The yellow gas light flicked on, and I may have cursed under my breath. That light never goes
on, because I am slightly obsessed with keeping my tank at least half
full, certain that some day I will forget, and get stranded with an
empty tank at dusk in the Sourland Mountains, where I will be eaten by
wild turkeys or possessed by the ghost of John Hart. My commute takes me through long stretches of nothing, which is beautiful, but also a little inconvenient.
I was grateful
to see the gas station at the bottom of the hill, where I'd
half-remembered passing one in that subconscious driving state you hit
mid-way through a commute, and pulled in, kicking myself for not filling
up at the ExxonMobil with my husband's company discount Speedpass.
"Hallo, ma'am," the attendant greeted me. (I can not seem to get used to being ma'am.)
there. Fill it with regular, please?" I always use my 'cheerful'
voice for the gas attendant. I imagine--perhaps naively--that life gets
pretty boring at the pump.
He nodded. I fiddled with
my iPhone, responding to the five email messages that had come in during
the twenty minute drive to this point in my commute.
"Ma'am?" He cranes his neck slightly to see me, nozzle in his hand.
I reel myself back out from email. Yes, sonny? I think. "Hm? Oh ... yes?"
"You know, if you ever need your iPhone fixed, I fix them."
The unsolicited advertisement takes me a little by surprise. I don't expect my gas attendants to be engineers. "Wow. Really?"
proudly holds up his iPhone. "Cracked screen, new button, I do
anything. See this one? I did it myself. I like the black button with
the white background. Better contrast. Like it?" He has an audience now, captive by the hose connecting me to the pump, and tells me how
difficult it is to take the front off, how comparatively easy it is to
take the back off, how long it takes him now that he knows how to do it
(20 minutes, instead of the four hours it took him the first time). I
listen, admittedly rapt, and assure him that I'll remember him if I ever need his help.
There have been other memorable gas stops: the night I discussed New Jersey politics with the surprisingly informed balding attendant who welcomed me from his lawn chair, feet propped on an overturned plastic bucket, before he said "have a good night, sweetheart." The night I worried over the attendant who clutched at his chest and braced himself against my car, and asked him repeatedly if I could call someone for him, concerned that I might be leaving him alone in the middle of what looked to my untrained eye like a heart attack.
And yet, there's also this no-touch rule at the gas station. I give the attendant the SpeedPass (or my credit card, or whatever), which he (because it's rarely a she) gingerly removes from my hand, swipes, and returns with as little human contact as possible. The odd mix of anonymous potential intimacy and complete disconnect, which happens only in New Jersey, home of the full serve.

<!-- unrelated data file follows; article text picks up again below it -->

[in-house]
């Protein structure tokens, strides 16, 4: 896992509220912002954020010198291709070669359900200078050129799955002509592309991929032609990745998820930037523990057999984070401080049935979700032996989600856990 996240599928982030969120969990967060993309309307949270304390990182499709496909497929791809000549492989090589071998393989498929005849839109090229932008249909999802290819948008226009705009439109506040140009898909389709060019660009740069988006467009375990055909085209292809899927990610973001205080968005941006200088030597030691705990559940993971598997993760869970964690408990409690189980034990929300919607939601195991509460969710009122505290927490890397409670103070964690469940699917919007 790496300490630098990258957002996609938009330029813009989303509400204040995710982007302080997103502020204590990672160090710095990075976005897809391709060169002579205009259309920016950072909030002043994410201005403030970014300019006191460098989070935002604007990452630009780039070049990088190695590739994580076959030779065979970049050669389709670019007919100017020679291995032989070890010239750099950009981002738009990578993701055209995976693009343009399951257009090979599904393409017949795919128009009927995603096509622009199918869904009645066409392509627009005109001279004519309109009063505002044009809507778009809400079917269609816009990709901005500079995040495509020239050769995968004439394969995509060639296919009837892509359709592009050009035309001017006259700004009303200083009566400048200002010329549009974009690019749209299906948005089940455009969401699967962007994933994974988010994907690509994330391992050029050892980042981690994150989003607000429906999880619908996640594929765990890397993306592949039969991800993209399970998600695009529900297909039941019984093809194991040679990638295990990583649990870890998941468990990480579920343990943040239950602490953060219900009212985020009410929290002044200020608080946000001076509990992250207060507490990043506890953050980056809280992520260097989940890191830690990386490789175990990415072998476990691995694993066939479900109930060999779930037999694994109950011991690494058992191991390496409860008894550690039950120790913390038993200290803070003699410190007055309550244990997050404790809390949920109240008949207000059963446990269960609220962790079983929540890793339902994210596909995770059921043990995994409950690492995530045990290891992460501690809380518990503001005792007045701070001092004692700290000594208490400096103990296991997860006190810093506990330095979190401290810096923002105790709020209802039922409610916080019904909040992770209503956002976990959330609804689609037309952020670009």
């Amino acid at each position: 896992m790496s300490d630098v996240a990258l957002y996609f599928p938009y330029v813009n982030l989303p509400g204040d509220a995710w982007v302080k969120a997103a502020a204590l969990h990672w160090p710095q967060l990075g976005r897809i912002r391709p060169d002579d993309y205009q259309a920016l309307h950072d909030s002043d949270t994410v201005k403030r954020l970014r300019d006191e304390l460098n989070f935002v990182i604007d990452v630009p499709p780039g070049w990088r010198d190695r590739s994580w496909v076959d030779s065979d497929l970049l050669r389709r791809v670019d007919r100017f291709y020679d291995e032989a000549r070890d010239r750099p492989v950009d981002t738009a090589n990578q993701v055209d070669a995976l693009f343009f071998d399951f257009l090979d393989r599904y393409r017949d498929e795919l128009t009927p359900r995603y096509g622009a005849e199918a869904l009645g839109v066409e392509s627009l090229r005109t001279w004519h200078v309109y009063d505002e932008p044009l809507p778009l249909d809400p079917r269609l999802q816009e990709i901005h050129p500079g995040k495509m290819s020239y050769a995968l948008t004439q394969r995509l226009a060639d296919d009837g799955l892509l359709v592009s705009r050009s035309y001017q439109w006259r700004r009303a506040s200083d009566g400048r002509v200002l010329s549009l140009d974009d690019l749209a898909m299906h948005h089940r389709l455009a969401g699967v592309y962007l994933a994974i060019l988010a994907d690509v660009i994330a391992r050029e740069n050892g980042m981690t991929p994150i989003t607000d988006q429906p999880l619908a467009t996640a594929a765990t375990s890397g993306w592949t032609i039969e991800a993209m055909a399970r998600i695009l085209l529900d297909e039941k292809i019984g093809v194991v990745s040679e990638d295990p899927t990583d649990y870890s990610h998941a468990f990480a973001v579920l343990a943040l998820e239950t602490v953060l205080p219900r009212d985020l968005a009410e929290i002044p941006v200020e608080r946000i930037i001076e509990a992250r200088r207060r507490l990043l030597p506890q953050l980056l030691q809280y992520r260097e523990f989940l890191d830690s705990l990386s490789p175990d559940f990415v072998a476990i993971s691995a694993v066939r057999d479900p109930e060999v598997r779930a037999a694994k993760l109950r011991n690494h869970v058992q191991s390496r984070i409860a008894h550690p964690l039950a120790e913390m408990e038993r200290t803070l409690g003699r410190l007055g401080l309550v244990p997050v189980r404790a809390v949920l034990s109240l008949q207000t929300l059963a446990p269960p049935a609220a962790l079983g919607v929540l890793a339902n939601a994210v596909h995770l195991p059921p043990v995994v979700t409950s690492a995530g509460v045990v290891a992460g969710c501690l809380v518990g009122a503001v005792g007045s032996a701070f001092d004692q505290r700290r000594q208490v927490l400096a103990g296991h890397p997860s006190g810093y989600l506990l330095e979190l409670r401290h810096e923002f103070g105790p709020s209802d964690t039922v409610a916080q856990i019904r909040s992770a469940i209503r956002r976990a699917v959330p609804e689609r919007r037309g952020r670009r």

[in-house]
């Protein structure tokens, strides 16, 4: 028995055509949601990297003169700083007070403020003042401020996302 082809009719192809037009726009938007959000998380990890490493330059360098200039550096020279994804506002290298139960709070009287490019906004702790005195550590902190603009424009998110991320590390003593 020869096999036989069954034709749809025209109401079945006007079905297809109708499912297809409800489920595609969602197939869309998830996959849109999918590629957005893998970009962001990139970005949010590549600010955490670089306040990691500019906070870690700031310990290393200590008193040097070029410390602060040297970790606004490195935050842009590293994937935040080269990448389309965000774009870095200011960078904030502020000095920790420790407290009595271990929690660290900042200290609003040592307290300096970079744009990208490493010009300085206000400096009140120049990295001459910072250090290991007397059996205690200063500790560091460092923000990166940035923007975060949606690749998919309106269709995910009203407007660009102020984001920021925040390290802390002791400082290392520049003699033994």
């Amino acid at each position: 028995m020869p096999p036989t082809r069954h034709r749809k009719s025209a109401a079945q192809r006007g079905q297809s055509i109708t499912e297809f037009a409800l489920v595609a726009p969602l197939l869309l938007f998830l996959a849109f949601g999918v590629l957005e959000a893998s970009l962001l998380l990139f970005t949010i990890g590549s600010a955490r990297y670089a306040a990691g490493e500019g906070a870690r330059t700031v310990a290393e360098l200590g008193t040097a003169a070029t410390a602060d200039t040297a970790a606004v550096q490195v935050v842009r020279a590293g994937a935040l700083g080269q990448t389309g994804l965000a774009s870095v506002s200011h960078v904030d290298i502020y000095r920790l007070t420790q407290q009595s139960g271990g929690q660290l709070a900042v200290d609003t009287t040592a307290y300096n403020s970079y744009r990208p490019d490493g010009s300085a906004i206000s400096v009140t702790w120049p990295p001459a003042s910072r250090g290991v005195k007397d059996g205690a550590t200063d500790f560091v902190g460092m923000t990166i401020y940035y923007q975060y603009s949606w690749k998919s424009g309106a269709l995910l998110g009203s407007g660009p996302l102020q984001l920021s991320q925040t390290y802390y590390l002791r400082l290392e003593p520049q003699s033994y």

It's sort of like blogging, isn't it? Because naked as we are, our patrons still drive away at the end of the night, after we've handed back the SpeedPass, touching them, and yet not touching them at all. And if we're not terribly good at promoting ourselves, they might not travel that highway again. Graciousness. Intimacy without actually touching.
I have a number of friends from the American South who excel at hospitality, in the broadest sense of that word; they come from a culture that cultivates graciousness. I have other, more suspicious friends who are uncomfortable with graciousness, who worry what they'd find under the veneer if they stuck around long enough. For me, graciousness springs from the instant when you look someone in the eye, recognize their humanity, and decide to be kind and compassionate, just for that brief time. Once, long ago, that bothered me. Now? Not so much. Because honestly? I don't think I feel too badly about the drive-by nature of the beast, as long as the conversation was real.
Blueberry Peach Crumble Bars
If I were Southern, graciousness and hospitality might involve peach pie. But my husband is a Yankee, so we are also a blueberry and crumble kind of family.
1 c. white sugar
1 t. baking powder
3 c. all-purpose flour
1 t. dried lavender
1 c. cold unsalted butter
1/4 t. salt
Zest and juice of one lemon
2 c. fresh blueberries
2 c. peaches, peeled and diced
1/2 c. white sugar
4 t. cornstarch
1/4 to 1/2 t. cinnamon
1/3 c. rolled oats
Preheat the oven to 375F and grease a 9×13 inch pan.
In a medium bowl, stir together 1 c. sugar, flour, and
baking powder. Mix in salt and lemon zest. Crumble in lavender. Cut in the butter and egg with a pastry blender, and pat 2/3 of dough
into the prepared pan.
In another bowl, stir together the sugar, cornstarch, cinnamon and lemon
juice. Gently mix in the blueberries and peaches. Spread the fruit mixture over the crust.
Add the rolled oats to the remaining dough and mix with a pastry blender (or your fingers). Crumble the dough over the fruit.
Bake in preheated oven for 50 minutes, or until top is slightly
completely before cutting into squares.